• Permission Complexity: Companies get around BYOD work by assigning different employees permissions based on the tasks that individuals have to complete. In large organisations, providing everyone with the right permissions for their role is complex and can lead to mistakes.

 

How to manage BYOD workplaces

 

Implementing BYOD naturally brings more complexities with it, as there are lots of different types of devices on the network all completing different tasks. Some of the main steps that you can take when trying to manage BYOD in the workplace are:

 

Keep Track of Devices

Keep constant tabs on the devices that are connecting to your network. People can try to make use of multiple devices when completing their work, including people connecting on both their phone and laptop. By keeping track of who owns what device and when they are most likely to use it, you reduce the chance of a third-party accessing the network without you realising it.

 

Use Effective Permission Management

Effective permission management means that you understand what everyone in the organisation’s role is and the permissions required for each of these roles. By constantly auditing the permissions that each position requires and checking that employees have the access they need, you ensure that the company continues to be as efficient as it can be whilst still only providing the access people need.

 

Have Strong Security Protocols

Implement rigorous security protocols. This means stopping people from downloading certain file types on the company network, asking people to have longer passwords and encouraging people to use an antivirus on their devices. Combined with phishing training, these steps stop external parties from accessing the network and doing damage to the company by seizing files or deleting data. Device protection should always be a top priority.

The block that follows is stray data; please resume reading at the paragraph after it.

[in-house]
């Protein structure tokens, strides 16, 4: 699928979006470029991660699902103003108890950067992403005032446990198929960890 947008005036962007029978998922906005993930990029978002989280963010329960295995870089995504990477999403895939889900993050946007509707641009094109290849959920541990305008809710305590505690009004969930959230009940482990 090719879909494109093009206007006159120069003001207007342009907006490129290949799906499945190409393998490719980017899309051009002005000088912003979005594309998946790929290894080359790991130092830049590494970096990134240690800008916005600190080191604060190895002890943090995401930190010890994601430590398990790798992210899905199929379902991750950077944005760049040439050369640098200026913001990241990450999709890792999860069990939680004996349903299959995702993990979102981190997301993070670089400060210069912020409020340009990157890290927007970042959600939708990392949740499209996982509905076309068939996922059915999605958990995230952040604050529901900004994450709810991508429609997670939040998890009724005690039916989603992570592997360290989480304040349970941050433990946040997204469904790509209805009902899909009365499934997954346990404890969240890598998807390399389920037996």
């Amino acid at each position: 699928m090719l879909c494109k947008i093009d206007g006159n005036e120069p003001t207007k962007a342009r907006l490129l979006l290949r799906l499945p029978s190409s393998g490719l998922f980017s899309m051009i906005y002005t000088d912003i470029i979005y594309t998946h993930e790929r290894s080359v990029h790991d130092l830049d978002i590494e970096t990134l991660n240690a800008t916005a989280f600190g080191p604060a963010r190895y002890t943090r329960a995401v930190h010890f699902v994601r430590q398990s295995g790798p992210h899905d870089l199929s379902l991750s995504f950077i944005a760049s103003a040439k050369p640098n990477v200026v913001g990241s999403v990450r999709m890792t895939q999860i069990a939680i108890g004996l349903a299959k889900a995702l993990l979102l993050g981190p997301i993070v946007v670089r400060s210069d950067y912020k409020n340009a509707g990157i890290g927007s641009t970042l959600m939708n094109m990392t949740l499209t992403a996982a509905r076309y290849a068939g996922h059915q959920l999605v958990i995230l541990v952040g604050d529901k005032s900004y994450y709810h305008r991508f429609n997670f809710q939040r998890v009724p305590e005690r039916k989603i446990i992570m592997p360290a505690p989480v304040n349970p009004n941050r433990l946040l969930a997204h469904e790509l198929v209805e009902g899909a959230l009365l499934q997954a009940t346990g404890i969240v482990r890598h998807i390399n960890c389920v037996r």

Conclusion

 

Whilst BYOD has a range of benefits, especially for smaller businesses who may not have the capital to invest in technology that larger organisations do, it comes with a host of challenges. If your business is implementing or considering implementing BYOD, it’s essential you invest in proper management and have a BYOD policy in place. It’s crucial that you have the right cybersecurity and backup and recovery measures in place to protect your business data which is ultimately less secure on employees personal devices.

 

Why choose Eventura as your cybersecurity partner?

 

With over 20 years experience in cybersecurity, we know our stuff. Our team of cybersecurity experts can complete a full audit of your business and identify any areas of weakness, which could leave you vulnerable to cyberattacks.

We were even mentioned in the Governments National Cyber Security Centre (NCSC) Annual Review 2020 when we were chosen to test their “Exercise in a Box” designed to help small businesses prepare and respond to cyberthreats. You can read the article here.

There is a common misconception that cyberattacks don’t happen to SMEs but this couldn’t be further from the truth. With our expert knowledge, we can help you protect your business’s future from the ever increasing threat of cybercriminals.

If you would like to speak to one of our cybersecurity experts or request a cybersecurity audit, you can request a free call back here.